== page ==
Actually, they taste better than eggs, because they are so fresh 'out the pheasant, they taste like really, really good eggs. Like, the very best of egg flavor, amplified. If you've only eaten eggs from a grocery store, you need to try farm fresh eggs a-sap. They will change your life. I'm serious.

There, now you can get back to sleeping through the night. You're welcome.

Friday, July 3, 2009

Happy Burger Weekend

It's July. Therefore, I crave burgers.

I made these chicken burgers for the first time last week in the Ultimate Burger class - I had never used ground chicken to make burgers before, but I have to say, it's a great idea. I think there's a good reason why gourmet burgers are so hot right now. As much as I like the tried and true beef + cheese + pickle combo, there are just so many options. Like chicken + corn + avocado. The possibilities are endless! And everyone loves a good burger.

Recipe for Chicken Burgers with Grilled Corn and Avocado Salsa (adapted from John Scoff's recipe from class):

For the burgers:
  • 1 lb ground chicken
  • 1/4 of a medium red onion, diced
  • 1 garlic clove minced
  • 1/2 of a roasted red pepper, diced
  • 1/2 tsp cumin
  • 1 tsp chili powder
  • 1 small chipotle pepper, finely chopped
  • 1 egg
  • salt and pepper
Saute the onions and garlic together for a few minutes over low heat in a little vegetable oil. Mix all the ingredients together in a medium bowl and blend well. (Keep in fridge while you make the salsa) When you're ready to cook the burgers, heat a skillet or grill pan brushed with a thin layer vegetable oil, form patties with your hands, and cook on each side until firm and well done.

For the salsa:
  • 1 avocado, diced
  • 1 ear of sweet corn, shucked clean and rubbed in a little oil/salt/pepper; grilled on the hot grill pan until charred, turning every so often. Let cool and cut off cob. CORN TIP: If you cut using long, slow strokes, the corn will fall straight down and not go flying.
  • 1/4 of a medium red onion, diced
  • 1 garlic clove, minced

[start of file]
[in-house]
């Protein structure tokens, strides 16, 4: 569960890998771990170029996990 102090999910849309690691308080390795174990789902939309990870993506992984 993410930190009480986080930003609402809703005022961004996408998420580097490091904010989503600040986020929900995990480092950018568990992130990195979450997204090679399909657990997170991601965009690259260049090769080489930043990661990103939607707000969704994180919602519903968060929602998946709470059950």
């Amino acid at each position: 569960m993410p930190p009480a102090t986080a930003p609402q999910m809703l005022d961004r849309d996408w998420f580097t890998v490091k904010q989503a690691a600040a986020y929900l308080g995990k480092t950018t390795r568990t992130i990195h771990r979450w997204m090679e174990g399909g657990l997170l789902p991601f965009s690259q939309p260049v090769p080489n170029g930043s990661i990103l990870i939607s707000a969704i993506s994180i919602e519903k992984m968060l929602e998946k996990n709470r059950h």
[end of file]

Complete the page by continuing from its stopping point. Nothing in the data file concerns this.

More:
• 1/2 red pepper, diced
  • 1 tbsp chopped fresh cilantro
  • 1/2 tsp hot sauce
  • juice from 1/2 lime
  • 1/2 tsp red wine vinegar
  • salt and pepper
Mix all the ingredients together for the salsa. Top the cooked burgers with the salsa.

Happy 4th of July!

Fruits of my Market Wanderlust

I love the Union Square farmers' market.

(Picked up: green tomatoes (and promptly fried 'em up), sour cherries (pie this weekend), pheasant eggs (not sure what will become of these...yet), the biggest zucchini I've ever seen, fresh garlic, scallions, and garlic scapes).

Thursday, July 2, 2009

Goose Barnacles: Part 2

After receiving lots of feedback inquiring about the taste of the goose barnacles, I realized I failed to describe them much other than "expensive" and "delicious."

The flavor can really only be described as ocean-y. Not fishy, although they had a fishy-ness to them that I suspect was partially due to their trip from Spain to NYC. I imagine if they had just been plucked, the taste would have been 100% ocean-y. They were maybe similar to a clam, but also like calamari. You had to peel off the outer shell and suck the meat out using your teeth, similar to most other crustaceans.

On a side note, as a rule, I tend to really enjoy "hands on" food.

Not sure if that's a very good description, but now you have an excuse to take a vacation and taste them for yourself.